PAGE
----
We’ve all had colleagues we find "difficult" – perhaps the impatient go-getter, the stick-to-the-rules pedant, the excitable attention-seeker or the indecisive procrastinator. It’s more than an irritation - personality clashes are the top cause of conflict at work and diversity in personality probably causes more problems than other forms of diversity.
They are also unavoidable. For a start, it’s easier to build rapport and mutual understanding with people who are like ourselves, which applies as much to personality as to the more obvious similarities of social class, gender or race.
Without mutual understanding, we judge people by the impact of their behaviour on us, while overlooking the likely positive intention behind that behaviour. For example, someone who delays a decision may be aiming to get the best possible result, not trying to annoy us by procrastinating, yet if we experience it negatively we may respond in kind, resulting in a downward spiral of unhelpful behaviours.
At the same time, we lack the self-awareness to appreciate how our behaviour affects them: research shows that often we don’t even know when our behaviour is seen as considerate or rude, something which is complicated by our position in the hierarchy.
When our beliefs about ourselves, about them and about the situation – beliefs which drive our emotions –are not shared, we experience this as a threat to our self-worth and push our own approach harder (see Elias Porter’s Strength Deployment Inventory theory), leading to an escalation of conflict.
How can we manage these clashes?
Getting on with people doesn’t mean you have to be "nice" or agree with them. And conflict comes in many guises. Conflict over the task might be the vital catalyst to get the best outcomes. But personal conflict can undermine progress.
You can’t change other people’s behaviour, but you can manage your own and this will influence how they respond to you. Here are some tips and techniques:
- We tend to judge ourselves by our intention ("I didn’t mean to be rude, I was only….") and others by their impact ("he was rude!"). We need to switch this around and judge others by their intention, and ourselves by our impact. Make allowances for how they make you feel and try to understand what they were trying to do: the colleague who comes across as impatient and demanding might intend to get quick, achievable results; your peer who appears slow and inflexible might want to ensure there is a carefully thought-through plan.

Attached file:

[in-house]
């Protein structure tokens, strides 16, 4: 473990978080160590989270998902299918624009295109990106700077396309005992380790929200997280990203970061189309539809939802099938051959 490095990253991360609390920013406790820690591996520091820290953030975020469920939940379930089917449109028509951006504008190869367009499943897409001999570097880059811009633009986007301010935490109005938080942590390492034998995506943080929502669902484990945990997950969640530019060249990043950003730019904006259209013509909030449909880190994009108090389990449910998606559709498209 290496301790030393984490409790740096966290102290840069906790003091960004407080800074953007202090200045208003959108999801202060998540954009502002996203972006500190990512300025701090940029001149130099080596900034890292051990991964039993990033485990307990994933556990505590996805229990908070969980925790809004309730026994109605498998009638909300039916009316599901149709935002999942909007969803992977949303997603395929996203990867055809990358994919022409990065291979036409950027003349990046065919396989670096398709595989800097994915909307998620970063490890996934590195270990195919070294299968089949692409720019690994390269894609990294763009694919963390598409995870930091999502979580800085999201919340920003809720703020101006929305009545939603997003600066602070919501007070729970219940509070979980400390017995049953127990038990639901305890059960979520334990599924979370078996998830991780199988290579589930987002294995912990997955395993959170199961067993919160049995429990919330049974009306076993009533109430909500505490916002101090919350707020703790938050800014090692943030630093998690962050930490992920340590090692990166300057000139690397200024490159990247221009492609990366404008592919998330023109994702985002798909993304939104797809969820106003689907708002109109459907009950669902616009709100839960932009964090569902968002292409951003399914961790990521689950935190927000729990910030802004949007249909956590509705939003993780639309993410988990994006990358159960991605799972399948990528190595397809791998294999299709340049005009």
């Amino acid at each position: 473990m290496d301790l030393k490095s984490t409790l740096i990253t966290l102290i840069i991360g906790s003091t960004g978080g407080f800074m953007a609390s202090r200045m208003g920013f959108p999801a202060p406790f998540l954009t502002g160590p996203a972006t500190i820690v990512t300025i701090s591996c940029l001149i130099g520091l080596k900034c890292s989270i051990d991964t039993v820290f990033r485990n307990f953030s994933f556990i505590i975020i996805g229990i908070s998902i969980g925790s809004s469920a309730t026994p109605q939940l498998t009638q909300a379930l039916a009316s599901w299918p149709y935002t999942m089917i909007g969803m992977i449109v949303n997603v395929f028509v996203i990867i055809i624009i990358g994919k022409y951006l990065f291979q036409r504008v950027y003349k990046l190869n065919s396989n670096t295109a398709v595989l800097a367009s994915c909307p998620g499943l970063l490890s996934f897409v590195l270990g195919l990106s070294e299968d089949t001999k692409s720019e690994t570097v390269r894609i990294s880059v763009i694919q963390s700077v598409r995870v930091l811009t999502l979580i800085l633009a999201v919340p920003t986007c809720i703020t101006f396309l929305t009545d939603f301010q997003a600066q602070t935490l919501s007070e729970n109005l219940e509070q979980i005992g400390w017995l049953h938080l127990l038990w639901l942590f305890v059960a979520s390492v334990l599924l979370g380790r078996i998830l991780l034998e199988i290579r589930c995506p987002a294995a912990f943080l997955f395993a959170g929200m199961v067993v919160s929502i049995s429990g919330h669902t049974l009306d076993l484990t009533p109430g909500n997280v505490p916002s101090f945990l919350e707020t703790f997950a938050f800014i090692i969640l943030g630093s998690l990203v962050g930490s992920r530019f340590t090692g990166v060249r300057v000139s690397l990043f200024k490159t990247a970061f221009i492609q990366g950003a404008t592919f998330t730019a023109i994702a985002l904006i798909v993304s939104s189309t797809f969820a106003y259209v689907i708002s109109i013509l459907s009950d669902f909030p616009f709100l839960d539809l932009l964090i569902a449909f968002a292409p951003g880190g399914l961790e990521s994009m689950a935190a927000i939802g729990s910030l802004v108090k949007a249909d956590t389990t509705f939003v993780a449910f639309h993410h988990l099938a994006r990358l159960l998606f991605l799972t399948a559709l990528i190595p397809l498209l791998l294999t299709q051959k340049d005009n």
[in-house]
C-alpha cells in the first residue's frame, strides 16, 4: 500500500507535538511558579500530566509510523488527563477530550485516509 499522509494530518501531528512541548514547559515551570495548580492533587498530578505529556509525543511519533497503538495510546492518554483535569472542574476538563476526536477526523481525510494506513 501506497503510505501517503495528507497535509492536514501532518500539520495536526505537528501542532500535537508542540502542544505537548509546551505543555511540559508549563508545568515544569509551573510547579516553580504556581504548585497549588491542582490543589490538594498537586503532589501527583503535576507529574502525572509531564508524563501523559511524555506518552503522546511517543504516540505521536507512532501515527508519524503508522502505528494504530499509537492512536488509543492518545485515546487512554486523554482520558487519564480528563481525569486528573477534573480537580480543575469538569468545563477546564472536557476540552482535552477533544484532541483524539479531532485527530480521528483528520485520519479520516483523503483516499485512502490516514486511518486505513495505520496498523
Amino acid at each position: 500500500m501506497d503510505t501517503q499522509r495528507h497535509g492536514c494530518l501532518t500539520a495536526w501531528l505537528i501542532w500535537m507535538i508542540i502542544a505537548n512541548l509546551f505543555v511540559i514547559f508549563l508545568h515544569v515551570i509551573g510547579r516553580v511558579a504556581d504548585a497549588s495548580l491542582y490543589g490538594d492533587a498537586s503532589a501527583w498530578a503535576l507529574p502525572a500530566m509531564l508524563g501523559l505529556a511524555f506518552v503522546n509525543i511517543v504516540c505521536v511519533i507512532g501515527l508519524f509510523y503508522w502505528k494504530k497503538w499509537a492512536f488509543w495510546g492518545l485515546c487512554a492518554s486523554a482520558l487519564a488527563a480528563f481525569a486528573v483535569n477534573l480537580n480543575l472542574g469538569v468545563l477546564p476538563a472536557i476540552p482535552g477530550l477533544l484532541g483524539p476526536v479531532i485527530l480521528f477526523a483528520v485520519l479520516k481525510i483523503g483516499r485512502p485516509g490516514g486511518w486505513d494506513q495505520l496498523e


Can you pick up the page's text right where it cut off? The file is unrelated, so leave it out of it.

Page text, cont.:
- Appreciate that when people react emotionally, it’s a sign that their needs are not being met – ask open questions to clarify what they want. Find out what people are feeling rather than what they think. If you can get past your flight or fight response to see beyond their behaviour, you might be able to find common ground and the opportunity for collaboration.
- Take a third person perspective to notice the impact of your behaviour on the other person – if you were a fly on the wall, what would you see?
- Be mindful of what is happening in your body – tension in the jaw and shoulders, faster heart rate and shorter, shallower breaths are all signs that your body is preparing for fight or flight. Take a deep breath, count to 10, move away while you gather your thoughts.
- Use active assertiveness – say what you want clearly, use self-confident speech and body language.
- Switch from the past or present to the future and use inclusive language – "how can we take this forward?"; "what shall we do next?"
I can’t promise that these techniques will work in every situation with every person. But they are resilient behaviours - you will feel more effective when in conflict with colleagues, and a lot better about yourself.
Catherine Stothart is a leadership coach and author of How to Get On with Anyone: Gain the Confidence and Charisma to Communicate with any Personality Type (Pearson £12.99).
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